Evolution of the Perlecan/HSPG2 gene and Regulation of its Expression by Inflammatory Cytokines in Normal Tissue Models and Cancer
Warren, Curtis Robert
Gustin, Michael C.
Doctor of Philosophy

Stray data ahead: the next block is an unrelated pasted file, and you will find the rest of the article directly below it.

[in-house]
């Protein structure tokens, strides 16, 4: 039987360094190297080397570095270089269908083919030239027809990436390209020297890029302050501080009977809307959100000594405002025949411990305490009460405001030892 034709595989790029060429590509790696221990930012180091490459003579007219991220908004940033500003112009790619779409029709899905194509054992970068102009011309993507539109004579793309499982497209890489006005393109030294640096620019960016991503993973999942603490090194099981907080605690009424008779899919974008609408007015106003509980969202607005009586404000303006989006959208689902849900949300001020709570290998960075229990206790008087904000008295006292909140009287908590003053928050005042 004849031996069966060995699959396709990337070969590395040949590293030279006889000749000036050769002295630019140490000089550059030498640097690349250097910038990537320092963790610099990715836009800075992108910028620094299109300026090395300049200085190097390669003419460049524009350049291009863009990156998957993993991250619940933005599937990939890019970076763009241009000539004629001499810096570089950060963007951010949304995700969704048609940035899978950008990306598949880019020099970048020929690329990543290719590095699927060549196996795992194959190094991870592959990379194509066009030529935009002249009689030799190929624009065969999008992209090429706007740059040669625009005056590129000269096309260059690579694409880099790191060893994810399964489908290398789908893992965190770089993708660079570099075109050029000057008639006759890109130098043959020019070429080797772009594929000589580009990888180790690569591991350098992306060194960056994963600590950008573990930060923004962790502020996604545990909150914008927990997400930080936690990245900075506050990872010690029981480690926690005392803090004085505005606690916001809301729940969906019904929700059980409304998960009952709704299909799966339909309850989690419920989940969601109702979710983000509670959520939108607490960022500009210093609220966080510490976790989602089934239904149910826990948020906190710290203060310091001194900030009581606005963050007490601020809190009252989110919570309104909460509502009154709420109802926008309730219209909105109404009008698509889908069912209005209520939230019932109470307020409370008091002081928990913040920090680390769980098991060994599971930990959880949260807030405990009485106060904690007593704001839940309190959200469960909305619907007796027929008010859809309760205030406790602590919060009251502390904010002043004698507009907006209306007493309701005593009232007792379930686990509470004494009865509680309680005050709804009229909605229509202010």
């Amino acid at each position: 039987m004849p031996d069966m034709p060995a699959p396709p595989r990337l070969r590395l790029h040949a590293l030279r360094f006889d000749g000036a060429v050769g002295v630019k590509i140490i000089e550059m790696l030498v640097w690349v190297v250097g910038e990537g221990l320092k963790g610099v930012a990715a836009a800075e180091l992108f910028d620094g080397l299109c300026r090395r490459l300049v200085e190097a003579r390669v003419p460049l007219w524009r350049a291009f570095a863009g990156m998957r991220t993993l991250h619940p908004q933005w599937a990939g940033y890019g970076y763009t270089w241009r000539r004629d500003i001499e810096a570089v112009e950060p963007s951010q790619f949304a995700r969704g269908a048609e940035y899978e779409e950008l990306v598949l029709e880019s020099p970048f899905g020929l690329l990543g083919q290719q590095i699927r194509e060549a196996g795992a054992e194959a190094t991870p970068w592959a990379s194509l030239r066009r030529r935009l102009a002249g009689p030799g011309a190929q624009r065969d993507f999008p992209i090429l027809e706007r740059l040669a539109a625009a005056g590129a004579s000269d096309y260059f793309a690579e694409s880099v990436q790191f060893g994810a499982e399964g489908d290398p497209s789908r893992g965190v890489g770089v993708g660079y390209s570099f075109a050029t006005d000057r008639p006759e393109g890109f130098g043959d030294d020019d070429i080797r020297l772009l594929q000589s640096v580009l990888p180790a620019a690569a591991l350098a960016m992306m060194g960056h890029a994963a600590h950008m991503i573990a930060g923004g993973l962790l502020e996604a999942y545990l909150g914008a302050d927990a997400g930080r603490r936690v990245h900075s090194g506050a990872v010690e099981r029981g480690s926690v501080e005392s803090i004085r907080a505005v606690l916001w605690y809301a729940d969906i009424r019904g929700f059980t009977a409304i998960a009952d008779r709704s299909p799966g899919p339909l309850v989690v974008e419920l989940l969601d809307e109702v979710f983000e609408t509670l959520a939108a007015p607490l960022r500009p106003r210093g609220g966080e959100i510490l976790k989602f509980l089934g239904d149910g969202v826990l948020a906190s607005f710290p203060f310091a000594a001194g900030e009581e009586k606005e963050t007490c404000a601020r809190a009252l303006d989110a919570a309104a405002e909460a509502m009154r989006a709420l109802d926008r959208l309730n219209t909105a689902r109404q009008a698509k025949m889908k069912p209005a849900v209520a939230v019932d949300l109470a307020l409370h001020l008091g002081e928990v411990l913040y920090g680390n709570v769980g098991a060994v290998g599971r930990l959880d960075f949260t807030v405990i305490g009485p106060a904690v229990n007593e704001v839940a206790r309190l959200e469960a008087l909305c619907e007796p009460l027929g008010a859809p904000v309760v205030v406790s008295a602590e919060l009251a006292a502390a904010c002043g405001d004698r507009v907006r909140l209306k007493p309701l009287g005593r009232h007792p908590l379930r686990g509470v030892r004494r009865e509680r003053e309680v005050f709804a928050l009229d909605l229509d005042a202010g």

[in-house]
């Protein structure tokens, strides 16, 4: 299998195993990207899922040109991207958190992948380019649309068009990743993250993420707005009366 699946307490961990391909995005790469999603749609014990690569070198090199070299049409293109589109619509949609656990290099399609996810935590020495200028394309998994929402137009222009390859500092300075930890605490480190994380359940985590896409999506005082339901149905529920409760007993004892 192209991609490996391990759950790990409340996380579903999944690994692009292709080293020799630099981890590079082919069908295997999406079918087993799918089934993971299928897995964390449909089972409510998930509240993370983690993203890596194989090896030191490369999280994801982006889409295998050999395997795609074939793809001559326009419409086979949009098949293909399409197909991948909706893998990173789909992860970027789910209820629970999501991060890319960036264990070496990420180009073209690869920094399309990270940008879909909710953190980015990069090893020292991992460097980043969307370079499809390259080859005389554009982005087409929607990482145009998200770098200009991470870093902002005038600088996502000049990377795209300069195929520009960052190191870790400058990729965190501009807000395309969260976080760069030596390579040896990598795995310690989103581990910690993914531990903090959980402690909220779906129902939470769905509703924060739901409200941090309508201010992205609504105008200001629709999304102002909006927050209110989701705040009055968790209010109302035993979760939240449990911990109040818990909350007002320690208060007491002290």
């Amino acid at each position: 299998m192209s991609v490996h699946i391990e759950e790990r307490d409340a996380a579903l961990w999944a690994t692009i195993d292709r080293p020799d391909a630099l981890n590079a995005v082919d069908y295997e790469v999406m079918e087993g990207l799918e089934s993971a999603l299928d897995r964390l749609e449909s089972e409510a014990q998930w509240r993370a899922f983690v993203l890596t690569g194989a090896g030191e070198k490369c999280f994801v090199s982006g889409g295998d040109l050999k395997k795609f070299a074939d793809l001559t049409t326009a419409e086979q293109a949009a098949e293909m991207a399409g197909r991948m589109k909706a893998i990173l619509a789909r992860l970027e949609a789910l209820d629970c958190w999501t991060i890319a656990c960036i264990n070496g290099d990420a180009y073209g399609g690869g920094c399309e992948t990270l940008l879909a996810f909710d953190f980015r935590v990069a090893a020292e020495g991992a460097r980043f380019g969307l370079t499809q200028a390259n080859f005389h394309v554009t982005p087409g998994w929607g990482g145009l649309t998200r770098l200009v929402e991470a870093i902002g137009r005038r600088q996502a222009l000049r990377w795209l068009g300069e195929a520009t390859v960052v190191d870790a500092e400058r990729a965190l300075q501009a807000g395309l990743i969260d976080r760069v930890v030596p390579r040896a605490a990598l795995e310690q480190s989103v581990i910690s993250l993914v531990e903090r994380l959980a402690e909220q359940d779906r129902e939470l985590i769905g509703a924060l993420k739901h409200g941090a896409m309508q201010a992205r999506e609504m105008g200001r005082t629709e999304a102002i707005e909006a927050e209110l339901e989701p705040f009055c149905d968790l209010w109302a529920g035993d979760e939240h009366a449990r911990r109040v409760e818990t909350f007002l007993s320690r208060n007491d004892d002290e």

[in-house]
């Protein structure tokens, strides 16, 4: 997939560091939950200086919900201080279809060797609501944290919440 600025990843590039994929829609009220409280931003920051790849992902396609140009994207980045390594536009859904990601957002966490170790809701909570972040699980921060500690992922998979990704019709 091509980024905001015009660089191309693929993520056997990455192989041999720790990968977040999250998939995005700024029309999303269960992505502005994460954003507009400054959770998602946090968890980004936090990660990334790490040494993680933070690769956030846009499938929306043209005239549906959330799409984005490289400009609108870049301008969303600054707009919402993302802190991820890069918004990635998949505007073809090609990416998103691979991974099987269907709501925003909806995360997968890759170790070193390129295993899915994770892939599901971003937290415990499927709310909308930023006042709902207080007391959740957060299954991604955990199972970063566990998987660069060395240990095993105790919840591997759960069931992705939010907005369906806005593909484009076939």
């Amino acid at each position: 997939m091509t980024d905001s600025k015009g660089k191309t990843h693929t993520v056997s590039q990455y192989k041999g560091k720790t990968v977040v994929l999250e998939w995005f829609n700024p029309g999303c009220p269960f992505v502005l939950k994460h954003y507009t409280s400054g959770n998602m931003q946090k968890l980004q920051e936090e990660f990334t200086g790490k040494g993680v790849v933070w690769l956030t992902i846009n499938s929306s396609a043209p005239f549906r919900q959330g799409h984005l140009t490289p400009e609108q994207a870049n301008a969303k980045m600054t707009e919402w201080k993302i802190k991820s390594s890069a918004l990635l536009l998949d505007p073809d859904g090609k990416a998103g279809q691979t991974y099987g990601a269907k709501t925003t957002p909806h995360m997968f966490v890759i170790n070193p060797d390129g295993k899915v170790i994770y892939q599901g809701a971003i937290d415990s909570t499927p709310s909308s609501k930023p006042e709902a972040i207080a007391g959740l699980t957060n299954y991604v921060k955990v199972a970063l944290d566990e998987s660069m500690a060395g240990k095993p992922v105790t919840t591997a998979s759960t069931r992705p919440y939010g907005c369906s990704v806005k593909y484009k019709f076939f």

Perlecan is the large heparan sulfate proteoglycan common to all basement membranes. It has numerous functions in maintenance of BM integrity, cell signaling and scaffolding protein interactions. Perlecan accumulation is elevated in wound healing and is essential to organismal development. In this work the evolution of perlecan and its role in the simplest and most ancient animals are explored. Transcriptional regulation of the HSPG2 gene also is examined in human prostate cancer and associated stromal cells. The protein was elevated in the reactive stroma of primary prostate cancer and TNF-α was identified as the primary driver of HSPG2 expression induction in various prostate cancer, prostate stromal and bone marrow stromal cell lines. Various aspects of this response echo the fibroblastic response to wounding and tumor progression. HSPG2 homologues were found in the genomes of the cnidarian, Nematostella vectensis, and the placozoan, Trichoplax adhaerens. Thus the last common ancestor to encode a perlecan homologue is the placozoan Trichoplax adhaerens. N. vectensis perl elevation was identified as part of the gene expression profile of complex regenerating structures in the oral region of the animal following wounding. This is a conserved expression pattern of the gene which is still found in wound healing of modern mammals. These studies both demonstrate a role for perlecan in wound healing and pathological states, corroborating the hypothesis that the perlecan gene’s primary evolutionary role is to support tissues in times of remodeling.